PETALING JAYA • Maid agencies in Malaysia are stunned by a "new" directive from the Immigration Department barring Muslims from hiring non-Muslim domestic helpers.
Employers question the rationale behind the policy, which department officials say is not new, as they are worried that they may not get any maids at all.
Malaysian Maid Employers Association president Engku Ahmad Fauzi said the policy, which appears to have been in force since two weeks ago, would squeeze the supply of maids for Muslims.
"Religion should not be an obstacle. When you work in an office, you don't base it on religion and, likewise, this should not be the case for the maid in the home," he said on Sunday, urging the Immigration Department to explain the rationale of the policy.
A maid agency owner in Selangor who did not want to be named said she had recently applied to bring in non-Muslim maids for Muslim clients, but the request was rejected.
"(Immigration) officers said that the policy was a directive from the director-general," she said.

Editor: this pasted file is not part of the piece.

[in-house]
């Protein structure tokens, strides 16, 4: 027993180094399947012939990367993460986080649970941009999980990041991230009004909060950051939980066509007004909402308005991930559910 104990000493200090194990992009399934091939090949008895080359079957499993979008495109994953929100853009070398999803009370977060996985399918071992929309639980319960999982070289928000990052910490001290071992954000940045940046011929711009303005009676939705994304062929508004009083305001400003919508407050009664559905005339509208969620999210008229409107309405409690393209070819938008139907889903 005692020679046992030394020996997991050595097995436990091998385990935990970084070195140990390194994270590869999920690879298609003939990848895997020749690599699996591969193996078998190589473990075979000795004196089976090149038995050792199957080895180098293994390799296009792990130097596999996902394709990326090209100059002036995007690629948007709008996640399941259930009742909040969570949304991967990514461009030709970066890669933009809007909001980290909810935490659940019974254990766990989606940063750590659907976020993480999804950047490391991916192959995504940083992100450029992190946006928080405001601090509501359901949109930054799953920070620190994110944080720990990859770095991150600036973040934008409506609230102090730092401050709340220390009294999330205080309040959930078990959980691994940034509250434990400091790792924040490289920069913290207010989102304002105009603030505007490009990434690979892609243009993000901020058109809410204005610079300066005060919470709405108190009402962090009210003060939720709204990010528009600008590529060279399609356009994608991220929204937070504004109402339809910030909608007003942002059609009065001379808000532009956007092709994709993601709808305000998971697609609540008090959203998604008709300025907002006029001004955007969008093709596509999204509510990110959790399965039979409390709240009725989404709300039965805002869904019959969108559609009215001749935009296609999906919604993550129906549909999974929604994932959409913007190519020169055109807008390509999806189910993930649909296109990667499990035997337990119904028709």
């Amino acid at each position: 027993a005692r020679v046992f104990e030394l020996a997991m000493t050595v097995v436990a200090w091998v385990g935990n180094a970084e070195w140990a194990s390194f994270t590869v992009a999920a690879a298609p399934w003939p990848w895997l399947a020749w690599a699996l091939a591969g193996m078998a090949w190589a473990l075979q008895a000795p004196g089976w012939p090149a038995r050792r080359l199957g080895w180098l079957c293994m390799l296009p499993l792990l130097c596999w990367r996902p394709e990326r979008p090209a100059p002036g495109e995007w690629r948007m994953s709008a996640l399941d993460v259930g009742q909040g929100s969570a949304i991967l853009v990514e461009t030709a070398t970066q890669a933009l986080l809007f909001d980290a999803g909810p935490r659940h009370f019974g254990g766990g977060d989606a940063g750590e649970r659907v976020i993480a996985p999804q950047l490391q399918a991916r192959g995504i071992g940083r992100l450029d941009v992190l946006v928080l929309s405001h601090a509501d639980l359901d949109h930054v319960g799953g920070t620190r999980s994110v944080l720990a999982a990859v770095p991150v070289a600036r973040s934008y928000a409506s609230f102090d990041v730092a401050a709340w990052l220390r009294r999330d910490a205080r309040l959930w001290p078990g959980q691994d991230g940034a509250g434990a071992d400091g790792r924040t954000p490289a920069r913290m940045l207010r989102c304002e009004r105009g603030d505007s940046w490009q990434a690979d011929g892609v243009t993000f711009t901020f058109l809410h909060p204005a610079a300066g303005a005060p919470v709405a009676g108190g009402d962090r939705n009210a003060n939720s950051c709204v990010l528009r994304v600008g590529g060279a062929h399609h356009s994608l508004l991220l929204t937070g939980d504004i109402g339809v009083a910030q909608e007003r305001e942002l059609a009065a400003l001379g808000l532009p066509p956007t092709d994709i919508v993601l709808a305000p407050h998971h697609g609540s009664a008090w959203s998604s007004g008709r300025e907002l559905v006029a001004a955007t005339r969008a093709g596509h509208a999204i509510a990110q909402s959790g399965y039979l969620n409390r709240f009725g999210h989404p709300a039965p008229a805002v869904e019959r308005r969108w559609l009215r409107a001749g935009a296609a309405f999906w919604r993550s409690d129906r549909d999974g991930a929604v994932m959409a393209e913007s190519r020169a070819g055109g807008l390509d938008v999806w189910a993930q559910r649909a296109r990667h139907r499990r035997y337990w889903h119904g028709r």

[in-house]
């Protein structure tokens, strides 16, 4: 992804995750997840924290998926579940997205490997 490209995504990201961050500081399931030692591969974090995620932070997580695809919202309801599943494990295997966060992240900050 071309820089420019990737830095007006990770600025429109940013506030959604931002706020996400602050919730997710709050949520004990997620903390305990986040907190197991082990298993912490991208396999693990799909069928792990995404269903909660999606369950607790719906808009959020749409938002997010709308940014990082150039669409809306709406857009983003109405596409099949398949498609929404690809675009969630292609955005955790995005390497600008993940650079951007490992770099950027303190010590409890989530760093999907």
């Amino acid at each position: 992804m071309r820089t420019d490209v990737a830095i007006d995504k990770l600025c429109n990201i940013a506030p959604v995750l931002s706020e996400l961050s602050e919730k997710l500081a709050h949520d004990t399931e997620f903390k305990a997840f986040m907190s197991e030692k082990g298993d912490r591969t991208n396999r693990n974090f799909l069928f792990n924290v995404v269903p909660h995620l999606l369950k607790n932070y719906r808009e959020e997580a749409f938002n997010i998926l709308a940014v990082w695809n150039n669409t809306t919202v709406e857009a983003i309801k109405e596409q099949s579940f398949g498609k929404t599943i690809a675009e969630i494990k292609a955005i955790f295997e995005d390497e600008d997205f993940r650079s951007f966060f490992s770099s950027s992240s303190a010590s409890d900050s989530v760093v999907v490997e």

The officers reportedly said that the policy had always existed and if she still wanted to put in the application, they would reject it.
"If they did not allow Muslims to hire non-Muslims from the beginning, why did they allow it earlier?" she said.
"There was no circular to inform us about this," she added, noting that Muslim countries such as Saudi Arabia and Qatar hire non-Muslims.
Another maid agency owner based in Kuala Lumpur said the rule had always been in place but had not been enforced strictly.
The Malaysian Chinese Association (MCA) criticised the directive as discriminatory and potentially damaging to national integration and unity.
In a statement yesterday, MCA Religious Harmony Bureau chairman Ti Lian Ker said rules and regulations had to be weighed carefully and not be made "at the whim and fancy of those in power".
Rules that caused additional cost, hardship and inconvenience to the public should be avoided, especially if they were made on the basis of race or religion, he said.
THE STAR/ASIA NEWS NETWORK